I am confused about a problem in my textbook (Serway's College Physics, quick quiz 12.2 on the 9th edition). The problem considers an extended object that is acted on by three separate forces, all of which pass through the same point $P$:
It is apparent that the net force is not zero so this object is not in force equilibrium. However, the answer to this quick quiz claims that the object is in torque equilibrium. I don't quite agree with the answer.
It is true that if we choose the reference axis to pass through point $P$ the net torque is zero. Nevertheless, if we choose other reference axes, the net torque will no longer be zero. It is also claimed in the book that the net external torque on the object about "any" axis must be zero in order to achieve static equilibrium.
Let me do the math. There are three forces and let me call them $\mathbf F_1$, $\mathbf F_2$, and $\mathbf F_3$. First let us choose point $P$ to be the reference point. The net torque is $$\mathbf r_1 \times \mathbf F_1 + \mathbf r_2 \times \mathbf F_2 + \mathbf r_3 \times \mathbf F_3= 0+0+0=0,$$ where $\mathbf r_1$, $\mathbf r_2$, and $\mathbf r_3$ are the position vectors from $P$ to the application points of $\mathbf F_1$, $\mathbf F_2$, and $\mathbf F_3$, respectively.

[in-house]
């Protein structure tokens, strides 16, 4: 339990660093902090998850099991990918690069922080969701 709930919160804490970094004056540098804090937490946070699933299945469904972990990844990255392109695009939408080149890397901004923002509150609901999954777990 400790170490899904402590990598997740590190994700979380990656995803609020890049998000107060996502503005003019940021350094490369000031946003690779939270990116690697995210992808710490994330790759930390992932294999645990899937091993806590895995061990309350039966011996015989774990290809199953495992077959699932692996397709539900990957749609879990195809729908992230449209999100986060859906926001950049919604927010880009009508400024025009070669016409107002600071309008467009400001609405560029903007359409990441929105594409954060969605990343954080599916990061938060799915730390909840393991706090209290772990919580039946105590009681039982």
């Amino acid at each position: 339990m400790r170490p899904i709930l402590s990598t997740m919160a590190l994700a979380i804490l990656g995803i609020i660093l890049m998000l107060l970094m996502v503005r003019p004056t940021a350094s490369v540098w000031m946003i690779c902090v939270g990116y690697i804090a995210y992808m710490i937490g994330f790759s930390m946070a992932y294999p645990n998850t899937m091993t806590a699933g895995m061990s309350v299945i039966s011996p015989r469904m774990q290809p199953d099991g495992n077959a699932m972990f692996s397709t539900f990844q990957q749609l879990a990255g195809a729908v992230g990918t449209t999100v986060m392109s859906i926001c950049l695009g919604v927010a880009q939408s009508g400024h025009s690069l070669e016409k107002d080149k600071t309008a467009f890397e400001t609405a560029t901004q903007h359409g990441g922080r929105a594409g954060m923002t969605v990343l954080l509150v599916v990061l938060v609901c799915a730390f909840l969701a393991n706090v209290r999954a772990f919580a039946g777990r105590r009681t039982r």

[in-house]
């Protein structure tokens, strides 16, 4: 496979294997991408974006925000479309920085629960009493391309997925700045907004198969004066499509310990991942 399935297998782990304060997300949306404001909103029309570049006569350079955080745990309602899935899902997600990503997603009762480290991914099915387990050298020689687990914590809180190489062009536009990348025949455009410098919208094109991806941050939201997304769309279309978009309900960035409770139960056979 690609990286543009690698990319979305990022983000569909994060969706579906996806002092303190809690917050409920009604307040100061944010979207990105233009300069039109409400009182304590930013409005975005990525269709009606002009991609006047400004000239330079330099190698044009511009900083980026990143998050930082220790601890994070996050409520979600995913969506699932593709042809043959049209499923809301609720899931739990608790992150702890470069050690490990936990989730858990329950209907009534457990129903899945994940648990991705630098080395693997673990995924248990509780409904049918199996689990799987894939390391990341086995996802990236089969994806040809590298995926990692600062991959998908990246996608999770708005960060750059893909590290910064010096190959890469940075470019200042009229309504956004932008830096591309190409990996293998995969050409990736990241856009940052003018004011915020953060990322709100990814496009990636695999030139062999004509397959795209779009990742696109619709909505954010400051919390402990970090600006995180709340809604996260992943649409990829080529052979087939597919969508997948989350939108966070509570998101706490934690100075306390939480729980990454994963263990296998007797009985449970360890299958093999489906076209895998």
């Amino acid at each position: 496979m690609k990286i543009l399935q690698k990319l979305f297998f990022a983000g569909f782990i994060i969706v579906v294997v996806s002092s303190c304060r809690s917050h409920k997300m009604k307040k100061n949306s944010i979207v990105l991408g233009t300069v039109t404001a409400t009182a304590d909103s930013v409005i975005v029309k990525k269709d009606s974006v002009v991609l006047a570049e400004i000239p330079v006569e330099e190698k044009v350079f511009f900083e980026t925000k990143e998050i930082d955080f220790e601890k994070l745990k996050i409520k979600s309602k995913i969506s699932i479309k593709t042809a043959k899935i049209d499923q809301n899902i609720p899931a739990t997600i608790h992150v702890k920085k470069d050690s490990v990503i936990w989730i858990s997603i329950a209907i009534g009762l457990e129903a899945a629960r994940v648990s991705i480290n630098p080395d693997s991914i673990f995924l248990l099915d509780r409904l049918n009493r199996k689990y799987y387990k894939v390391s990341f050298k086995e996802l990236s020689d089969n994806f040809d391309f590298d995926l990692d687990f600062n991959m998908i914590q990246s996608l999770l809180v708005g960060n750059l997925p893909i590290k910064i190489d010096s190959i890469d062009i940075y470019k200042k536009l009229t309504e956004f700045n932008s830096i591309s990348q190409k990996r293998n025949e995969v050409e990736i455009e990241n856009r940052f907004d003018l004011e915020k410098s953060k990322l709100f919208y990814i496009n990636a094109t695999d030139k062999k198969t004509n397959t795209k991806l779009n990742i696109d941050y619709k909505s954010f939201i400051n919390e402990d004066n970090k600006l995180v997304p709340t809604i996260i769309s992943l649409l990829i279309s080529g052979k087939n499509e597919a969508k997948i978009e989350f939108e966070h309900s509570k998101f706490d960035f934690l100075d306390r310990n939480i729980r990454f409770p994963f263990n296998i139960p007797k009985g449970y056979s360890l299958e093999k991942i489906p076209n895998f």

If I instead choose another origin located R away from point P, the net torque is $$(\mathbf r_1+\mathbf R) \times \mathbf F_1 + (\mathbf r_2+\mathbf R) \times \mathbf F_2 + (\mathbf r_3+\mathbf R) \times \mathbf F_3 = \mathbf R \times (\mathbf F_1+\mathbf F_2+\mathbf F_3)$$ is apparently not zero.